The Canadian Press - Province, Lil'wat sign 800,000-hectare land-use deal(12 April 2008) The British Columbia government and Lil'wat First Nation have signed a land-use agreement covering almost 800,000 hectares stretching from Squamish to Pemberton. The agreement includes creation of six new conservancy areas covering about 39,000 hectares, a doubling of Duffey Lake Provincial Park to 4,048 hectares, and establishment of 204,000 hectares of wildland zones and 47,000 hectares of cultural-management areas. The land-use agreement also protects 59 Lil'wat Spirited Ground areas covering about 8,850 hectares, encompassing village sites, archeological sites, spiritual places, gathering areas, campsites, and traditional training areas important to the Lil'wat Nation. The deal also sets up new environmentally sensitive areas and old-growth management areas to address the Lil'wat's concerns about logging in old-growth ecosystems. 'Through the land-use agreements that make up the Sea-to-Sky region, the province has clearly demonstrated that it is a world leader in land-use planning,' Lil'wat Nation Chief Leonard Andrew said.
CBC News - Gwich'in ready to unveil $4M wellness camp (11 April 2008) An aboriginal wellness camp is set to open next week near Inuvik, in the Mackenzie Delta, in the Northwest Territoties. The wellness camp will initially be a venue for healing workshops and community events, but the council hopes to eventually start an alcohol and drug addiction treatment programme. The C$4 million complex was funded entirely by the Gwich'in Tribal Council. 'I think it's important for us to start taking some responsibility and to help our own people and find our own answers, rather than always looking to outside sources,' said Denise Kurszewski, the Council's regional wellness manager. 'There was a lot of focus on economic development, on self-government, aboriginal rights,' Kurszewski said. 'People began realizing that without healthy people, you can't really have a healthy economy, or a healthy land, or healthy communities, or healthy politics, or healthy anything.'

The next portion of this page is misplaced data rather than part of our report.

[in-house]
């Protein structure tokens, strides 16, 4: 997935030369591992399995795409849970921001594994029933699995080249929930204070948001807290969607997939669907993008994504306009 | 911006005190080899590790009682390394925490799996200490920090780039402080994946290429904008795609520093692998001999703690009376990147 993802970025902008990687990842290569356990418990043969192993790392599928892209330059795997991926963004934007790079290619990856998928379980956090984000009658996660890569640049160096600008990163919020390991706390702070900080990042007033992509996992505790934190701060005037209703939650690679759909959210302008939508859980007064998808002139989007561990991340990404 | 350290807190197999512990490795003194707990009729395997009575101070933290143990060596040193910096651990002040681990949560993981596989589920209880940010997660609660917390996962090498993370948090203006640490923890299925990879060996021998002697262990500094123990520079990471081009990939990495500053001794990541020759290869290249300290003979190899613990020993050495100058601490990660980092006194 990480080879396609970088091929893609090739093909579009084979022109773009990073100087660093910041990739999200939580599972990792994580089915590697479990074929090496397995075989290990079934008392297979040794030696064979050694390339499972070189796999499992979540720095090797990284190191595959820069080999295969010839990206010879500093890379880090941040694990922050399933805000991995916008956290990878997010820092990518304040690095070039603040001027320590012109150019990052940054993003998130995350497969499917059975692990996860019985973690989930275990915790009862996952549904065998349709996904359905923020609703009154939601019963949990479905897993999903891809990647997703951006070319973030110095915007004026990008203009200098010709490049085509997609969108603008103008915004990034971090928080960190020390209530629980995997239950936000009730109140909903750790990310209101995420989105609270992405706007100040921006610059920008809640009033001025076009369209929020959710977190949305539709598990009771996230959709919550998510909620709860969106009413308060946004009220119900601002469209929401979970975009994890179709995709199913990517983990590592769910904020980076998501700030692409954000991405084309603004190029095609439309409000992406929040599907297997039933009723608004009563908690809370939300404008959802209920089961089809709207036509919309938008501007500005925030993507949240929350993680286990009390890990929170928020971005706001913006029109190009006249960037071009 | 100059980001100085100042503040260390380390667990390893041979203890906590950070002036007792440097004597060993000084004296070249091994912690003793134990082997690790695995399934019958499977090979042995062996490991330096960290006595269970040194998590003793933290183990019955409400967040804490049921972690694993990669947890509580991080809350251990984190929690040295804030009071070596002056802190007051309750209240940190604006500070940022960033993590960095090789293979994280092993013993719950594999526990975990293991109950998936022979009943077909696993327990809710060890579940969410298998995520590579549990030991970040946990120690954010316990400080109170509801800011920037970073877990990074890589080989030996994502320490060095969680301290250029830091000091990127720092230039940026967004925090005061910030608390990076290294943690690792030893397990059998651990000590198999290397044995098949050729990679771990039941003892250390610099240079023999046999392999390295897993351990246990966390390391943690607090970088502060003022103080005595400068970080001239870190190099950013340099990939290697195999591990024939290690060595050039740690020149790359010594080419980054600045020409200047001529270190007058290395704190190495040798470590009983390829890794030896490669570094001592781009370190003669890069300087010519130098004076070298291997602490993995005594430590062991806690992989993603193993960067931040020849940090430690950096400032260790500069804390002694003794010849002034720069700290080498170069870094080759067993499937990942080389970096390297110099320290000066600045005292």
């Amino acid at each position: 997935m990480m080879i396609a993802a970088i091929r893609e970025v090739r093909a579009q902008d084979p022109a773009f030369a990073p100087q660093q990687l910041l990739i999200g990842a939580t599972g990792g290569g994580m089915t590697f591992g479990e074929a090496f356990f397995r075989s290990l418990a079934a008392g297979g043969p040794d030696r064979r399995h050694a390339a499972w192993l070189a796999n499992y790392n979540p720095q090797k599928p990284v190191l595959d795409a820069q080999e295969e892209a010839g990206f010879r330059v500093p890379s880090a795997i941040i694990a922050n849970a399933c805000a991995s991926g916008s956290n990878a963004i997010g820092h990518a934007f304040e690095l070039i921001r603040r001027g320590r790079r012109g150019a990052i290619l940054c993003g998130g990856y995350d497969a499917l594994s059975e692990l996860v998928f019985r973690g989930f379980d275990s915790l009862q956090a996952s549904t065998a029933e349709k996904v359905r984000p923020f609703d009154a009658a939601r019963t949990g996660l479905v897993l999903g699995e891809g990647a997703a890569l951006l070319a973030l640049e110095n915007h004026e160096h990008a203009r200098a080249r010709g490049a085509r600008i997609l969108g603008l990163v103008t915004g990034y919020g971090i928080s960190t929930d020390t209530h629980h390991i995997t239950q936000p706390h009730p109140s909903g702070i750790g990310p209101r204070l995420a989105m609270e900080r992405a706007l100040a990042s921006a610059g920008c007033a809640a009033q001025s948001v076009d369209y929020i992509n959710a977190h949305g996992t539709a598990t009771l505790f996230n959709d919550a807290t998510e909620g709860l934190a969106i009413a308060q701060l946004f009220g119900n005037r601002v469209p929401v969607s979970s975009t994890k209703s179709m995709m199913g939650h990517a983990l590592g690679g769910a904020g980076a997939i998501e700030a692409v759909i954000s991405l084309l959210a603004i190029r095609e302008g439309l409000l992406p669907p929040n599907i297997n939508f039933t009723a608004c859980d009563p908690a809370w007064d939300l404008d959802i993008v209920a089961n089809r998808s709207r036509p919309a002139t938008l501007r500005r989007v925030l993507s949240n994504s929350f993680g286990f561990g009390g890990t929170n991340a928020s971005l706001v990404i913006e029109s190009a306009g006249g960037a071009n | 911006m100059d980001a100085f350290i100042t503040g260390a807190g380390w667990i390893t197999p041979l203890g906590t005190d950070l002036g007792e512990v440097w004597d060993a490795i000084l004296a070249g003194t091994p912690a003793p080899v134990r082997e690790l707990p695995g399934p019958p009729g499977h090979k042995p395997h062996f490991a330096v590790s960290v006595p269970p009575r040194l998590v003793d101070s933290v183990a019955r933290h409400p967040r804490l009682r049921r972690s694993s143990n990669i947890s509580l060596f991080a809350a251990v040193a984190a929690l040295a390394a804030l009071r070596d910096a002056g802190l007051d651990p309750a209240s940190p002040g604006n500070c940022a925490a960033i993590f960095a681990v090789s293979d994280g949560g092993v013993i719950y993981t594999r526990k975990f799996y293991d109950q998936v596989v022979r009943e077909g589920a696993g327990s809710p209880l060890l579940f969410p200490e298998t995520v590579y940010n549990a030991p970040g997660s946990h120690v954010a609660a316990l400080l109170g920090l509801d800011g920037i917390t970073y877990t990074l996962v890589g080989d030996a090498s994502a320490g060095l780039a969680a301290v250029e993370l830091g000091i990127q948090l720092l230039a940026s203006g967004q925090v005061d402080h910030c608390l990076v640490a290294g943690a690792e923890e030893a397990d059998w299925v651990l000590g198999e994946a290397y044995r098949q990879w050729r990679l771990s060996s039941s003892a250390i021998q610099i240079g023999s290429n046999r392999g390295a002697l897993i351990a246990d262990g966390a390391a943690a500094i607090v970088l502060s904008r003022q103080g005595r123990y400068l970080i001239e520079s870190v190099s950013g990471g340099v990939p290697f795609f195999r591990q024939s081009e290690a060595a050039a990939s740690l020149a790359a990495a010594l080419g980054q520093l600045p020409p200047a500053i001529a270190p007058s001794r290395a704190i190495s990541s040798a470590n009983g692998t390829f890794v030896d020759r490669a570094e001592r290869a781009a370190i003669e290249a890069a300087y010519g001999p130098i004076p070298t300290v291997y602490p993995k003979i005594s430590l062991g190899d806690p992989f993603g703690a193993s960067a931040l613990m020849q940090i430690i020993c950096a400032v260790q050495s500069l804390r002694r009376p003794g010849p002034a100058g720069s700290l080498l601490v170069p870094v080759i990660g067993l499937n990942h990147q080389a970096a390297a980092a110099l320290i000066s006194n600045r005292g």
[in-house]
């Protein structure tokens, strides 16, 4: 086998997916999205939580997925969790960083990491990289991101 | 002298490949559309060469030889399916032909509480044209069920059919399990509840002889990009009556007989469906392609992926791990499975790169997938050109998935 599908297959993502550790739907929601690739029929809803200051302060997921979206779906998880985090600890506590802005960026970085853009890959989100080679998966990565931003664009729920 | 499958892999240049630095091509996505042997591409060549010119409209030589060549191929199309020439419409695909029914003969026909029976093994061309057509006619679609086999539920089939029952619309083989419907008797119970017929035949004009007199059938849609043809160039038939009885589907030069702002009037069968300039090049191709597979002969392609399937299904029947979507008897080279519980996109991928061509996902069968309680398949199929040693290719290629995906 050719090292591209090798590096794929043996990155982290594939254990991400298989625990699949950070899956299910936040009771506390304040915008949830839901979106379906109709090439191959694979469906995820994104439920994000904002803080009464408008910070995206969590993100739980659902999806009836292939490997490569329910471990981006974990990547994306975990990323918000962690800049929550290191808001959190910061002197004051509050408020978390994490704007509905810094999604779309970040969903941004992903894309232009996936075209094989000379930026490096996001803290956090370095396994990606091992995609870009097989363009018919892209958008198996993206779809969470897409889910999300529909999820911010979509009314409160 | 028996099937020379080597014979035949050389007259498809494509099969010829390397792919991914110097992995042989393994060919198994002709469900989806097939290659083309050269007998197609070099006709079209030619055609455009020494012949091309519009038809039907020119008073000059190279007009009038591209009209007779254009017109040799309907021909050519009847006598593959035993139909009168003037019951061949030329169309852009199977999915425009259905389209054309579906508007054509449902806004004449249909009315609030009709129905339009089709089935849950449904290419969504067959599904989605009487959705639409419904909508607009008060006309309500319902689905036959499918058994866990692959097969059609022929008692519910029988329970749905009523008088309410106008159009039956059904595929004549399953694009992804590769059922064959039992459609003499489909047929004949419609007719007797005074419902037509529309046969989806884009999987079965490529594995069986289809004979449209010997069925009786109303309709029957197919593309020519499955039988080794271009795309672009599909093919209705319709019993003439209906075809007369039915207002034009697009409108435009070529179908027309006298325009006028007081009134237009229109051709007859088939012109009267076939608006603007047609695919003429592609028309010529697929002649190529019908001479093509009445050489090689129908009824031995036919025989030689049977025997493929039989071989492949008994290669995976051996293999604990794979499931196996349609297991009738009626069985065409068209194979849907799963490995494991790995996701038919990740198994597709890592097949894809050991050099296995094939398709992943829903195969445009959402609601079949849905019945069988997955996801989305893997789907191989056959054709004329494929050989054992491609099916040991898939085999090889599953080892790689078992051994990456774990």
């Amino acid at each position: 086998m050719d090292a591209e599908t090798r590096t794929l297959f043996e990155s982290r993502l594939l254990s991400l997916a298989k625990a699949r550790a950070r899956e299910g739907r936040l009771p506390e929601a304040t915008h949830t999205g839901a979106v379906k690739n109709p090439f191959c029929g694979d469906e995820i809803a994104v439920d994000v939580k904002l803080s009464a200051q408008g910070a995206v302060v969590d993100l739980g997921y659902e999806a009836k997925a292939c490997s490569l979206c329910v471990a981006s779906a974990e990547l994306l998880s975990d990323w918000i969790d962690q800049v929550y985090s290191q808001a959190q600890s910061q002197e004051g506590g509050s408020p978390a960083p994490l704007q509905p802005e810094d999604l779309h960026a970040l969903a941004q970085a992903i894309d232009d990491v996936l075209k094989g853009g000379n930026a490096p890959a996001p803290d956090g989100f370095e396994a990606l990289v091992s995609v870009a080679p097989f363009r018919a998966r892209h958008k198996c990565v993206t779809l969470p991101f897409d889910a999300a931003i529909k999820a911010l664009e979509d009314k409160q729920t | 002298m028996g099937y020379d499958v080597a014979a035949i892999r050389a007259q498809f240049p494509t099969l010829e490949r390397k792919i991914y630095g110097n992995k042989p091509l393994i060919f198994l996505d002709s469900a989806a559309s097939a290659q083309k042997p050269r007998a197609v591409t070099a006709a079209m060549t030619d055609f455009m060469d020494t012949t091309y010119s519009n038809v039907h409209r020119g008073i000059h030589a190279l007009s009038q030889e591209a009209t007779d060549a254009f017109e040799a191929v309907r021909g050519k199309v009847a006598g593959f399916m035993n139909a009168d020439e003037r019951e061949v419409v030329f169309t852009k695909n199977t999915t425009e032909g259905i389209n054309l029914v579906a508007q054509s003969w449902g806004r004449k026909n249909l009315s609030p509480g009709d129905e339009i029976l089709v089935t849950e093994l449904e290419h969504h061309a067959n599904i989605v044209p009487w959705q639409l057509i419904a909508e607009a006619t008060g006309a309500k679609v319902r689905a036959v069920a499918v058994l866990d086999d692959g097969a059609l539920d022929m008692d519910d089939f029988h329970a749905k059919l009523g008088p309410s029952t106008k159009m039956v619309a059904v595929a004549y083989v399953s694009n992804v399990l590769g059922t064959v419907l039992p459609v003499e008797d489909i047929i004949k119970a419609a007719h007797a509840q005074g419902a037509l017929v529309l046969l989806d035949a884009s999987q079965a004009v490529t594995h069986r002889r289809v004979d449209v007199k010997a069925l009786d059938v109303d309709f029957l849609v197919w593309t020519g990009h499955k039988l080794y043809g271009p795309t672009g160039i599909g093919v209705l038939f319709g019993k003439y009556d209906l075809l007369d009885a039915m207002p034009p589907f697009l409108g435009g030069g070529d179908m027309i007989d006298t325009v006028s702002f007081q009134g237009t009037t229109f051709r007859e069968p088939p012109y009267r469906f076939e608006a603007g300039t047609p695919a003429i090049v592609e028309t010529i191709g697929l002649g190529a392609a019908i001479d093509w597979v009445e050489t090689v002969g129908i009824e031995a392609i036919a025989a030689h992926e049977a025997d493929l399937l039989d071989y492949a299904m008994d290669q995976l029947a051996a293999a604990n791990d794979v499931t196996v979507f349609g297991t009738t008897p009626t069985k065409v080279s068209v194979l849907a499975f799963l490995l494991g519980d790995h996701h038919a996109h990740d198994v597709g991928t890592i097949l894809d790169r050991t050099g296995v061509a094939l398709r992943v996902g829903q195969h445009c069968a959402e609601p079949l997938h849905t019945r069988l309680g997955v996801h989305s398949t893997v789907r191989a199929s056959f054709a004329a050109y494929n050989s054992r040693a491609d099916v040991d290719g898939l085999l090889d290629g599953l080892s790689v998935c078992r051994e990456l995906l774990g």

These are a few of the news reports reflecting Canada's rising invincibility from the growing Yogic Flying groups across Canada and the Invincible America Assembly at Maharishi University of Management and Maharishi Vedic City, USA.
For further information on creating invincibility for your nation, please visit: www.globalgoodnews.com/invincibility.
© Copyright 2008 Global Good News®
Global Good News comment:
For information about Maharishi's seven-point programme to create a healthy, happy, prosperous society, and a peaceful world, please visit: Global Financial Capital of New York.
Translation software is not perfect; however if you would like to try it, you can translate this page using: